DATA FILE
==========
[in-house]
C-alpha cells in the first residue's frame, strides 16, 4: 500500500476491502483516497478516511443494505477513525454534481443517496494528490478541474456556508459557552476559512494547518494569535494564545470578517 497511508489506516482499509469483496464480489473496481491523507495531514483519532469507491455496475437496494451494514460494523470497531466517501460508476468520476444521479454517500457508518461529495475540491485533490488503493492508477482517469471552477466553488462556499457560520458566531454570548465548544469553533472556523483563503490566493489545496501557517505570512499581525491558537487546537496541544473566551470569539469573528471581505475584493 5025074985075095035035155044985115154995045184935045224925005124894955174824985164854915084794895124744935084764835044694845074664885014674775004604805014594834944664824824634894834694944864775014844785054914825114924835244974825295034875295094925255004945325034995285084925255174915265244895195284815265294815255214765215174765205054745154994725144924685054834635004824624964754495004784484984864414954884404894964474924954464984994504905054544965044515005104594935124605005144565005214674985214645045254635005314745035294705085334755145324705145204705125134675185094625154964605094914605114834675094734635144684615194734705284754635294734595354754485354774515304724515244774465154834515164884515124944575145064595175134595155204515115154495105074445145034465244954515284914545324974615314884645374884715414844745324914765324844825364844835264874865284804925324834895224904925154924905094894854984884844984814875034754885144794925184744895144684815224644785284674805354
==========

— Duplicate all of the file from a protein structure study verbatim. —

[in-house]
C-alpha cells in the first residue's frame, strides 16, 4: 500500500476491502483516497478516511443494505477513525454534481443517496494528490478541474456556508459557552476559512494547518494569535494564545470578517 497511508489506516482499509469483496464480489473496481491523507495531514483519532469507491455496475437496494451494514460494523470497531466517501460508476468520476444521479454517500457508518461529495475540491485533490488503493492508477482517469471552477466553488462556499457560520458566531454570548465548544469553533472556523483563503490566493489545496501557517505570512499581525491558537487546537496541544473566551470569539469573528471581505475584493 5025074985075095035035155044985115154995045184935045224925005124894955174824985164854915084794895124744935084764835044694845074664885014674775004604805014594834944664824824634894834694944864775014844785054914825114924835244974825295034875295094925255004945325034995285084925255174915265244895195284815265294815255214765215174765205054745154994725144924685054834635004824624964754495004784484984864414954884404894964474924954464984994504905054544965044515005104594935124605005144565005214674985214645045254635005314745035294705085334755145324705145204705125134675185094625154964605094914605114834675094734635144684615194734705284754635294734595354754485354774515304724515244774465154834515164884515124944575145064595175134595155204515115154495105074445145034465244954515284914545324974615314884645374884715414844745324914765324844825364844835264874865284804925324834895224904925154924905094894854984884844984814875034754885144794925184744895144684815224644785284674805354